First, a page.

Wednesday, February 11, 2015
Alone Among Many
Yesterday, I was questioning my parenting a little.
Was I a "bad mom" for missing my daughter's concert?
After picking up my son from his rehearsal last night, I knew I had made the right decision to stay home and be there for him.
He is a freshman this year, and has definitely moved into that moody, broody stage.
This was the boy who was glued to my side since the day he was born.
We were best buds all the way up until 7th grade or so, when he started to feel like it might not be so cool to be that attached to your mom.
It was heartbreaking for me.
This little boy was my whole world.
I adored my daughter as well...but she was definitely daddy's little girl.
It was kind of nice how each child was not only loved by both parents, but that they had a special connection with the parent of the opposite sex.
I think that played a big role in a couple things.
Lexie has always been very self confident....and surprisingly mature when it came to boys. (And she did NOT get that from me!!)
She would always comment on how ridiculous it was when kids would start "going out" without even getting to know each other first.
She once said "There is NO way I'd even consider dating someone unless I knew them really well, and really liked them as a friend first."
(Thank you God for wherever that logic came from!)
I am pretty sure it had a lot to do with the fact that her dad was ALWAYS around, and she never questioned whether or not she was loved or supported by him. She never felt the need to look for a boyfriend to fill the void of having a male figure in her life.
As for Sam, even as a toddler, he was sweet and affectionate.
He is a gentle soul. I'm guessing the fact that he was a total mama's boy probably encouraged that. When we were in Italy a few years ago, we took a ridiculously long walk to see some Catacombs. On the way back, we had to walk along this stretch of land that was very narrow, and right next to a very busy highway.
If you have ever been to Europe, you know that people there are CRAZY drivers.
And the streets are VERY narrow, with no shoulder.
So, if you were to step off the curb, you would become part of Italy's history....in the form of an addition to the cobblestone street.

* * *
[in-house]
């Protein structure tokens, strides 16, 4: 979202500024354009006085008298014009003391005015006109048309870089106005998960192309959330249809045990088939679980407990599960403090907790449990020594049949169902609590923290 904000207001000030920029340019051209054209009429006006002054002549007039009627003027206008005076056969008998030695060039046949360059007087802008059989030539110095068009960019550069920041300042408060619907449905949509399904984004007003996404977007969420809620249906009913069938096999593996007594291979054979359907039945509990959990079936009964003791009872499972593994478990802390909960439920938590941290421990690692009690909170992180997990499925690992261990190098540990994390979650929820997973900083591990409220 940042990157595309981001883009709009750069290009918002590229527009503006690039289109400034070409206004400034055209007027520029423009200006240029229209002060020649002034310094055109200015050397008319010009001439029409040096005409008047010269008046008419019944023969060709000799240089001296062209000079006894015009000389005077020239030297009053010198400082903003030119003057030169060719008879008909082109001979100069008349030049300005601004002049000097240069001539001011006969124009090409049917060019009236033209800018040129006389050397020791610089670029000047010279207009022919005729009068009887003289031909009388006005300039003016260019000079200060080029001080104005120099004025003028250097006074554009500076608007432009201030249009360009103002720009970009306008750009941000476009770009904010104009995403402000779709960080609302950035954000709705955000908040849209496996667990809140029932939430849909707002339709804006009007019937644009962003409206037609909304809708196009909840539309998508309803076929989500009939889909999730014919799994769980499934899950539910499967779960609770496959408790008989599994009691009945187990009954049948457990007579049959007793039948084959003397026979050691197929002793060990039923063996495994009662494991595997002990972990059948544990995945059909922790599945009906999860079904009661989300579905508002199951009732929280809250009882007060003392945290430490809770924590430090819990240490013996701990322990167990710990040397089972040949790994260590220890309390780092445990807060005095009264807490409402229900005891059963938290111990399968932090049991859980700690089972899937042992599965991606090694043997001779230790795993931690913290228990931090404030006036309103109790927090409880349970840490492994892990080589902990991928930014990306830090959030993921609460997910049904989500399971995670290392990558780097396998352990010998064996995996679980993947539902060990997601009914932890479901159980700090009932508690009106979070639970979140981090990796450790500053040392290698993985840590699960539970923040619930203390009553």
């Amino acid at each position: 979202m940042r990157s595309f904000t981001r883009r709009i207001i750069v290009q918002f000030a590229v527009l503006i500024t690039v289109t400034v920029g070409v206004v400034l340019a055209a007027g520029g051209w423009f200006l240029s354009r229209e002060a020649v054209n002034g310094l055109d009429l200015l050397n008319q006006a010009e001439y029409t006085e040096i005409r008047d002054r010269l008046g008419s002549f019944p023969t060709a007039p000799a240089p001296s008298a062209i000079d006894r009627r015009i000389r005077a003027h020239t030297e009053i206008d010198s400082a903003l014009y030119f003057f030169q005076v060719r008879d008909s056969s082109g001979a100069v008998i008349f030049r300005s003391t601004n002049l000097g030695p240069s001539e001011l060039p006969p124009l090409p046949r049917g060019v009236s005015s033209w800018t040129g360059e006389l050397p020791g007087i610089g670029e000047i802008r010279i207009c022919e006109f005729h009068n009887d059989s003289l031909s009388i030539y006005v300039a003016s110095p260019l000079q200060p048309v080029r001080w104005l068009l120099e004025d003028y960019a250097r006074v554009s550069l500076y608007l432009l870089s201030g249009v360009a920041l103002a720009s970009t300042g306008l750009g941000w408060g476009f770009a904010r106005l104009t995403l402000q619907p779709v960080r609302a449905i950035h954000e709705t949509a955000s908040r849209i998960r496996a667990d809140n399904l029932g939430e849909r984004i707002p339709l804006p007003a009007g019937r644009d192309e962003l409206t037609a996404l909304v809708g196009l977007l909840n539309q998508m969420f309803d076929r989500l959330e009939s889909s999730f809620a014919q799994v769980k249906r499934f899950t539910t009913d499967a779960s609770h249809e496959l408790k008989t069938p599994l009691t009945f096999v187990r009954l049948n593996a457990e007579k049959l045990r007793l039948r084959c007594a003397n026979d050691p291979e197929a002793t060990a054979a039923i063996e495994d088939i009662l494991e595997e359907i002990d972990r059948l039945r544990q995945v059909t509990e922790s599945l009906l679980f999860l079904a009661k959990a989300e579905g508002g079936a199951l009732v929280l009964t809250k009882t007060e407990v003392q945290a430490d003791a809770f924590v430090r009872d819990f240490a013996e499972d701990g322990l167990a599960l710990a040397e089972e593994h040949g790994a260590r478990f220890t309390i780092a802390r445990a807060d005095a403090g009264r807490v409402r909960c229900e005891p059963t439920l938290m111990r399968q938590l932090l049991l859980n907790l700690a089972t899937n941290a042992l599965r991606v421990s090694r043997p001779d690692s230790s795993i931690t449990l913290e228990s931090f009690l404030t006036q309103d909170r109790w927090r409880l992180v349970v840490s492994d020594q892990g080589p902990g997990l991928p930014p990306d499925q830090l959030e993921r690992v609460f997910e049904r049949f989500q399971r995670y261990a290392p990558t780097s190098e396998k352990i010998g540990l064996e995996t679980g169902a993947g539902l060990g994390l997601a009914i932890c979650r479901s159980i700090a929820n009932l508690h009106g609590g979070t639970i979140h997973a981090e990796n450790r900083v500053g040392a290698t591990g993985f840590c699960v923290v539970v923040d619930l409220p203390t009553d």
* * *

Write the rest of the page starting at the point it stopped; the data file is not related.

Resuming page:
Anyway, when we got to that section of land, Sam came up beside me (he stood on the outside, near the traffic) grabbed my hand, and moved any tree branch or weed out of my way as we walked.
The entire time, all I could think was "my little boy is protecting me.....could there be anything sweeter than this?"
Once we were back on a sidewalk, he just smiled at me, let go of my hand, and walked on as if nothing had happened.
I, on the other hand, tried not to start bawling in front of everyone.
Last night when I picked him up from show choir, we actually had a good conversation.
Lately, I've just been getting a lot of grunts and other typical teen boy one syllable responses to my questions.
This time, he actually used WORDS! Lots of them!
It was a MIRACLE!
Mark sent me a text, and asked if I wanted to come to the mall and have lunch with him. His high school band had played at the middle school for the kids there, and he took them to the food court afterward for lunch.
I arrived 20 minutes after they did, and asked how things were going.
He replied "Pretty good, but there is one boy who didn't bring any money, and he is refusing to let me buy him lunch."
(The boy was currently just hanging out alone by the restrooms.)
I decided to take the bull by the horns, and just bought him a meal from Rocky's.
I am sure it was totally awkward and embarrassing for him, because he had never met me before....and I then found out he didn't even like Rocky's pizza...but he did like the breadsticks.